10. Cool trip Ilia! Thanks for the approach beta too. My first attempt to climb the Flagpole was via Crystal Creek. We didn't like the look of that gully either. I went back a few years later and tried the approach just west of Little Annapurna. http://cascadeclimbers.com/forum/ubbthreads.php?ubb=showflat&Number=866340 This was much better.
  11. I'll have some free time in Leavenworth from Friday-Sunday and I'd like to get in some alpine climbing. I will be driving over from Seattle on Thursday night or Friday morning and can climb Fri, Sat and Sun. My first choice would be for a 2-3 day climb of Crystal Lake Tower, but I'm open to other ideas as well. I can meet up in Leavenworth or can carpool from Seattle. Shoot me a message if you can meet up for a climb this weekend. Valerie
  12. Keith, Excellent trip report. Congrats again on pulling off this trip in these conditions. It sounds like things got quite a bit more spicy since we were there. With these added challenges you certainly got a full value trip, the kind that you won't soon forget. Thanks for posting! Val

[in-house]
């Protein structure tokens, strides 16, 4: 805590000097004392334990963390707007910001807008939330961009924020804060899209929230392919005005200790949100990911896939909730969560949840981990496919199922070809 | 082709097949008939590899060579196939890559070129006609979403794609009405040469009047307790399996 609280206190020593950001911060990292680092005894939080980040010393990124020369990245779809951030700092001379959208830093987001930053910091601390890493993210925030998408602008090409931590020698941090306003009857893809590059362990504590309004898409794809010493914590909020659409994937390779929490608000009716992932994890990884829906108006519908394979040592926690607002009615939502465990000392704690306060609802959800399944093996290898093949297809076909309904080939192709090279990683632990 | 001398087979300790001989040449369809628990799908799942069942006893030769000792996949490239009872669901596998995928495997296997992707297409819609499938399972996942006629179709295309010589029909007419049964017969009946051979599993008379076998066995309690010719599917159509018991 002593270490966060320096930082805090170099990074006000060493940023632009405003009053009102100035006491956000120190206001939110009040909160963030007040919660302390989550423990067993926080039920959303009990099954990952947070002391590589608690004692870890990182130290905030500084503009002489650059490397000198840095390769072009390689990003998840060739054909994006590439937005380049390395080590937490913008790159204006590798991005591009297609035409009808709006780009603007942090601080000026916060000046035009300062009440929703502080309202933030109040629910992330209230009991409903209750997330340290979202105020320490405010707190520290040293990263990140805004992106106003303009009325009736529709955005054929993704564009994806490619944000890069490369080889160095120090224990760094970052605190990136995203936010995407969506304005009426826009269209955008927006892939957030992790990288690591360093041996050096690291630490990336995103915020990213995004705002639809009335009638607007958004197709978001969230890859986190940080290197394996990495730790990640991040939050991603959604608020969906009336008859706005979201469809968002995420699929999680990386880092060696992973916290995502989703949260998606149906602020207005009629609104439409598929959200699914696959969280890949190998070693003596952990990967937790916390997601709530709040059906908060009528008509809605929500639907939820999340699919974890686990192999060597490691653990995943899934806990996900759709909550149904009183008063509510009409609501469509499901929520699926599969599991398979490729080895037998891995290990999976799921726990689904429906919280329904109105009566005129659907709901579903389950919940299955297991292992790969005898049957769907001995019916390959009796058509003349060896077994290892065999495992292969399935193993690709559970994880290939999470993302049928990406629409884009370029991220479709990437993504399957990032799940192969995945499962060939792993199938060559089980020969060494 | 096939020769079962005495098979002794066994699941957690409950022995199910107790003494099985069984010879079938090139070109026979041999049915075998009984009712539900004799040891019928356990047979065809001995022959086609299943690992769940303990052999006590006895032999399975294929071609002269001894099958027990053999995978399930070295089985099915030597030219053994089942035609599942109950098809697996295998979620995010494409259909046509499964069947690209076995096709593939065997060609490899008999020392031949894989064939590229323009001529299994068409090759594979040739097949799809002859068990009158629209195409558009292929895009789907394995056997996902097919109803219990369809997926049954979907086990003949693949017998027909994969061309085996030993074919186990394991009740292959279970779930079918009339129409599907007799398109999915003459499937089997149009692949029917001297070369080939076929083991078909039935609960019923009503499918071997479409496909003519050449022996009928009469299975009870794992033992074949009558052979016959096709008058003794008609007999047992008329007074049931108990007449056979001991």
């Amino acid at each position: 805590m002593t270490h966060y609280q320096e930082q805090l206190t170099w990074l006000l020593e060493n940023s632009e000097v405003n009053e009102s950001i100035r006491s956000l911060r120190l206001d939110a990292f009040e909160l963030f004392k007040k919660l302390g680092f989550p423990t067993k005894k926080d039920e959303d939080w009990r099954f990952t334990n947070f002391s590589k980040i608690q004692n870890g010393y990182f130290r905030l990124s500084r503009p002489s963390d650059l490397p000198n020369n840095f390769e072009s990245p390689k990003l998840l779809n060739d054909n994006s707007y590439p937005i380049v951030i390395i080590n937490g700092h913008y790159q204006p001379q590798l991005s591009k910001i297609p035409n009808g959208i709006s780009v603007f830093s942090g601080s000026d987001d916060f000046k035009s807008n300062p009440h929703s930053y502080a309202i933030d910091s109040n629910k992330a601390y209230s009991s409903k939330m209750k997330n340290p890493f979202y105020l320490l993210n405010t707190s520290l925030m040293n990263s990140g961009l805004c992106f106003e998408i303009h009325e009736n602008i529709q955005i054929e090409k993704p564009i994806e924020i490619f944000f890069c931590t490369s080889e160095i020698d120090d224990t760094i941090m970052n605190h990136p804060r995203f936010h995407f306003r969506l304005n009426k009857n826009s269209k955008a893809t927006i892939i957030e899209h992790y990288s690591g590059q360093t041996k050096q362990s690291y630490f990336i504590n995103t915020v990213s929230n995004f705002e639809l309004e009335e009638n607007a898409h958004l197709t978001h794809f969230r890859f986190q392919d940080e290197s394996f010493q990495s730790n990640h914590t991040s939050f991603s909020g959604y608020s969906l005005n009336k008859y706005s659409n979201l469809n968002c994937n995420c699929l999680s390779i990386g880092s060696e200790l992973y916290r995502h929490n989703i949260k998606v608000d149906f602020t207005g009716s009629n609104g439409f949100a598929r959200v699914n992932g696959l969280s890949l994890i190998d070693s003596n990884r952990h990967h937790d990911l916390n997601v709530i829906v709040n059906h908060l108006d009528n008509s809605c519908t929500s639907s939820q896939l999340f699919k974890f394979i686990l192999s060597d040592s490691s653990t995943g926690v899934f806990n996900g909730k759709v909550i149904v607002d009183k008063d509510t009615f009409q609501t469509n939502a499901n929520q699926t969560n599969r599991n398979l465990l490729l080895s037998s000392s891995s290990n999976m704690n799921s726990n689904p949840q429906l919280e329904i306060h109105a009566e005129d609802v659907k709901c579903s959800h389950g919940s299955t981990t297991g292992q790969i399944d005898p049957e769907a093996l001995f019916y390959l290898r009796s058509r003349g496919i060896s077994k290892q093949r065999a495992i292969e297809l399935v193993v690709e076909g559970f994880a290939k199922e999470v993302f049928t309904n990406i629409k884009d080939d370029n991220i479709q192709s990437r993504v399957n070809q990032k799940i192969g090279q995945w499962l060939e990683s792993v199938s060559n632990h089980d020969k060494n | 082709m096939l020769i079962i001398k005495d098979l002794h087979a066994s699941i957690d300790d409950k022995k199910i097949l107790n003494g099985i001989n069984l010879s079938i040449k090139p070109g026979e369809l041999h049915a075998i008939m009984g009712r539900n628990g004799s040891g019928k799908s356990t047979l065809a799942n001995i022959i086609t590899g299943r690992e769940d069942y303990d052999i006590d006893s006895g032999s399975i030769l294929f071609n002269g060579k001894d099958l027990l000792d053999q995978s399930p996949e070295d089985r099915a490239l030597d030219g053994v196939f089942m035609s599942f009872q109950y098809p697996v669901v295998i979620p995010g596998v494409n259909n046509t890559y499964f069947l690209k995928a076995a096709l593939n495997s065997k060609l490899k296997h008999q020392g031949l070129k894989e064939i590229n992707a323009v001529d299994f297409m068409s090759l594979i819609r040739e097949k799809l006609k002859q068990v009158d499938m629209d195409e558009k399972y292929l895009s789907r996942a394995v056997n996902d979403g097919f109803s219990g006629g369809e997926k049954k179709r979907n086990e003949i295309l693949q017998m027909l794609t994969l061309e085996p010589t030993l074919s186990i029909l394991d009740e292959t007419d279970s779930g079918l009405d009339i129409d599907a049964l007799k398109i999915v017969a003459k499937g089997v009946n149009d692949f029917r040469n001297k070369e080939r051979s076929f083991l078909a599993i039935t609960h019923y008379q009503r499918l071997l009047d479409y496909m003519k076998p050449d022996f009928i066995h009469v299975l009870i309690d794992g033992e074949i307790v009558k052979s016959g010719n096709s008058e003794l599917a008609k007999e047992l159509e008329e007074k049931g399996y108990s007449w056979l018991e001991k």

13. Nice Jon and Dylan! This is another one that I had considered lately (we've had quite a few near misses in the mountains in the last few weeks). I was planning to come in from Spider Gap though. On my little recon. hike last summer (where I ran into you and Dylan on Buck Mountain, Ha!) I noticed that it only took about 4-5 hours of easy hiking to get to Lyman Lakes (in this photo) and what looked like a nice trail to Holden via the Railroad Creek (maybe 5-7 more miles away). We of course went the other way to Buck Creek, but I think that it would make a nice alternate approach with the work going on in Holden right now. Has anyone tried this? Is the Railroad creek trail from Lyman lakes to Holden lake in OK shape? Bonanza is hiding in the clouds. I think that you can see the shoulder of it on the right.
  14. Minerals was Brendan's goat theory too. MattP is right about the rocks and seracs. I would absolutely plan on a carry over. There was only hard snow, no real ice climbing was needed in the Sickle. We brought screws, but only ended up placing a couple of pickets on the steeper leftward traverse into the Sickle. I liked the route overall. I think that Rainier is generally chossy, so expect some of that. But this was a more varied and interesting route than the other standard routes that I've done so far.